About Your Teeth What is available to whiten your teeth? - About Your Teeth

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What is available to whiten your teeth?


Whitening toothpastes

There are many tooth “whitening” toothpastes available to the public and most manufacturers produce their own particular versions of these toothpastes. Many experts believe that these labels can be misleading because these product tend not to whiten but rather simply clean the surface of the tooth. Most whitening toothpastes contain abrasive particles that help remove stains produced by food and drink and trapped on the surface of the tooth enamel. They remove these stains over time and may prevent new stains forming. They may make the teeth appear whiter but the effect is usually minimal. Given the cost of these toothpastes the benefit may justify the cost.

A study of tooth whitening toothpastes in 2011 found that most effective whitening toothpastes are generally more abrasive. Some were found to be so abrasive that they were considered potentially damaging to enamel. Prolonged use of these products could lead to the eroding of the outer enamel shell leading to sensitivity, accelerated wear and enamel thinning. This in turn could make your teeth appear less white – the opposite of the intention.

Pre-brushing mouthrinses

Pre-brush rinses usually contain a small percentage of hydrogen peroxide. The instructions often recommend that you rinse twice daily for 60 seconds and prior to tooth brushing. The theory is that the bleaching mouth rinse will make light work of the stains when you hit them with your toothbrush.

The Problem: Hydrogen peroxide is so weak and unstable that the 60 second exposure to it produces no significant effect. The effect is minimal at best. What’s more is that some users experience tooth sensitivity after using the rinses. Interestingly, the placebo effect leads many users to believe that these rinses actually work. I a study by Kugel, the researches saw no benefit yet the about 30% of the participants in the trial reported that their teeth were whiter.

Whitening chewing gums

Wouldn’t it be great if you could whiten your teeth while you chew gum? While on paper it would seem possible that the contents of such gums could potentially remove extrinsic/external stains on teeth, the evidence is less encouraging. These gums contain ingredients that are abrasive and have the capacity to coat the enamel surface preventing stain development. There has been very little research undertaken to prove the effectiveness of such products. Some studies have found that the main ingredient in these products, sodium hexametaphopshate, can prevent new surface stains from forming on enamel better than not chewing gum or placebo chewing gums.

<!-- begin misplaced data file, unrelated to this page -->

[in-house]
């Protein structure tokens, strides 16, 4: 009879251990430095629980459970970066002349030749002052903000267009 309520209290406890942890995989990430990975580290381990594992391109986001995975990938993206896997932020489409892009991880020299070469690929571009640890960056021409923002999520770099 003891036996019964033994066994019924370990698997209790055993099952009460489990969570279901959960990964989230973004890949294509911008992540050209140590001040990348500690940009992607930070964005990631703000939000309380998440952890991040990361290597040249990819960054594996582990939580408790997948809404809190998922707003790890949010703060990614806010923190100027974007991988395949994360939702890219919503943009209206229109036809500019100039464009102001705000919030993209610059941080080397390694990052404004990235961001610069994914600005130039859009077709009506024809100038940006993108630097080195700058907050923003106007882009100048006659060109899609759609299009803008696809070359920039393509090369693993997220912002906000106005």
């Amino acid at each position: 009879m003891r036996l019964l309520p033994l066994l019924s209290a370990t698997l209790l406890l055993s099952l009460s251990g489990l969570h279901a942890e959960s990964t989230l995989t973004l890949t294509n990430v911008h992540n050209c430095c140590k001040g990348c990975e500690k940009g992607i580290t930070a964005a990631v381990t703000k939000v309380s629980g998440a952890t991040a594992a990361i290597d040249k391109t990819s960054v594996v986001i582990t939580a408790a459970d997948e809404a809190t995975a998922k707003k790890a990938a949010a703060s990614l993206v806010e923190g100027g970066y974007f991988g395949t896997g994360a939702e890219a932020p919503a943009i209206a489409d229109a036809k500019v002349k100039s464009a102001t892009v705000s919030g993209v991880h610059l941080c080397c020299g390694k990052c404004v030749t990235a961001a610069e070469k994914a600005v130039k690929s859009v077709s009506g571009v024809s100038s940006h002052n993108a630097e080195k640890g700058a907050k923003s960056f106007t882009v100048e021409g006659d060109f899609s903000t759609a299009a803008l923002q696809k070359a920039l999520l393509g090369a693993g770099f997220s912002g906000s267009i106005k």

Over the counter strips, gels and tray systems

Over the counter bleaching strips are extremely popular in the United States and are becoming more prevalent in the Australian marketplace. They have been shown to be effective in the removal of extrinsic stains and can be effective in the removal of intrinsic stains also. They typically contain hydrogen peroxide and can whiten teeth several shades lighter. Their success is dependant upon the proper application of the strips. In most cases a failed result can be related to inappropriate application of the strips.

Over the counter gels or home applied tray systems contain hydrogen peroxide or carbide peroxide and can also produce significant whitening comparable to in chair bleaching.

Problems with these systems:

  1. Strips may be difficult to apply and keep in place
  2. Paint on gels can be difficult to apply well and may be diluted by saliva reducing their effectiveness
  3. Non custom over the counter trays fit poorly and again allow the escape of gel or dilution with saliva again reducing the effectiveness or allowing the gel to affect the surrounding gums.
  4. Results may be acceptable but doesn’t work for everyone

Professional bleaching procedures

Professional bleaching procedures are the ‘gold standard’ in tooth whitening systems. They are the most predictable and safest way of achieving a whiter smile. This safety and predictability comes at a cost however. These systems are the most expensive when compared to the other options. A side benefit of these bleaching systems in the need for comprehensive assessment of the teeth of gums and teeth prior to their application. The state of your teeth can be assessed and any preexisting problems rectified before bigger problems arise. It also allows you to discuss all the pros and cons of tooth bleaching with someone who understands the process and intimately.

The best bleaching solution can be tailored for your specific needs and achieve the desired end result.

Most in chair bleaching systems include a custom made tray and home bleaching kits to help maintain the achieved  results. It is important to remember that everyone will experience some rebound in colour and the bleached teeth will appear a little duller after a couple of weeks. Your dentist can discuss strategies to manage this inevitability.

Homemade tooth-whitening tools

A quick internet search will reveal numerous homemade bleaching solutions that are reported to produce a whitening effect. Home made bleaching toothpastes made from baking soda hydrogen peroxide, brushing with apple cider vinegar or applying orange peel or other fruit peels directly to the tooth surface are just some of the techniques reported online.  The safety and effectiveness of these techniques have not been validated and care need to be exercised to prevent unnecessary side effects.

Overly frequent application of many of these products may damage the enamel and harm your teeth irreversibly.

Consumers should be careful and wary of tooth-bleaching businesses operated in non dental settings.

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